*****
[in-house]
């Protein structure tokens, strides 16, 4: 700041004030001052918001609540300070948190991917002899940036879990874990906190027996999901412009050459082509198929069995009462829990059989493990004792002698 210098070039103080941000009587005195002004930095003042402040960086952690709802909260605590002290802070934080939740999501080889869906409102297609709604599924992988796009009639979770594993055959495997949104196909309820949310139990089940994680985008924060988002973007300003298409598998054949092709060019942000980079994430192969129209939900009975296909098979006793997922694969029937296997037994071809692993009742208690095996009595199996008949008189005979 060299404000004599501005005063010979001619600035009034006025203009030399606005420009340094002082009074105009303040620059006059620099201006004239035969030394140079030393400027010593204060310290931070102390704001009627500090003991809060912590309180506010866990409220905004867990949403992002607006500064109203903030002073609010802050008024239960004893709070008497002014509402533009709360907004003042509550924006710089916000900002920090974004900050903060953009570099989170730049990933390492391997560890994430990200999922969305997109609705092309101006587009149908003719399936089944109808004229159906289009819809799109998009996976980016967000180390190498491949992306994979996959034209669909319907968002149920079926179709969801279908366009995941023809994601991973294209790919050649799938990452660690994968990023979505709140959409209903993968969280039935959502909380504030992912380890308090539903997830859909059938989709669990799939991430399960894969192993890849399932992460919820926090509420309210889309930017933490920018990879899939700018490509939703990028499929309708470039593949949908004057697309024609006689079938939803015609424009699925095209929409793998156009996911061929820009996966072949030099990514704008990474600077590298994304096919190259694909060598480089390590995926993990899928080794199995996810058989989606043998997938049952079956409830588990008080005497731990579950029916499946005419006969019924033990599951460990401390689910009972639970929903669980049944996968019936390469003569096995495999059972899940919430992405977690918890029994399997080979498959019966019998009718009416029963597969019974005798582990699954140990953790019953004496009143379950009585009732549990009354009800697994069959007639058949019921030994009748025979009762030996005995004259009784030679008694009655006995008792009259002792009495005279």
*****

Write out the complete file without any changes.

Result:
[in-house]
């Protein structure tokens, strides 16, 4: 700041004030001052918001609540300070948190991917002899940036879990874990906190027996999901412009050459082509198929069995009462829990059989493990004792002698 210098070039103080941000009587005195002004930095003042402040960086952690709802909260605590002290802070934080939740999501080889869906409102297609709604599924992988796009009639979770594993055959495997949104196909309820949310139990089940994680985008924060988002973007300003298409598998054949092709060019942000980079994430192969129209939900009975296909098979006793997922694969029937296997037994071809692993009742208690095996009595199996008949008189005979 060299404000004599501005005063010979001619600035009034006025203009030399606005420009340094002082009074105009303040620059006059620099201006004239035969030394140079030393400027010593204060310290931070102390704001009627500090003991809060912590309180506010866990409220905004867990949403992002607006500064109203903030002073609010802050008024239960004893709070008497002014509402533009709360907004003042509550924006710089916000900002920090974004900050903060953009570099989170730049990933390492391997560890994430990200999922969305997109609705092309101006587009149908003719399936089944109808004229159906289009819809799109998009996976980016967000180390190498491949992306994979996959034209669909319907968002149920079926179709969801279908366009995941023809994601991973294209790919050649799938990452660690994968990023979505709140959409209903993968969280039935959502909380504030992912380890308090539903997830859909059938989709669990799939991430399960894969192993890849399932992460919820926090509420309210889309930017933490920018990879899939700018490509939703990028499929309708470039593949949908004057697309024609006689079938939803015609424009699925095209929409793998156009996911061929820009996966072949030099990514704008990474600077590298994304096919190259694909060598480089390590995926993990899928080794199995996810058989989606043998997938049952079956409830588990008080005497731990579950029916499946005419006969019924033990599951460990401390689910009972639970929903669980049944996968019936390469003569096995495999059972899940919430992405977690918890029994399997080979498959019966019998009718009416029963597969019974005798582990699954140990953790019953004496009143379950009585009732549990009354009800697994069959007639058949019921030994009748025979009762030996005995004259009784030679008694009655006995008792009259002792009495005279």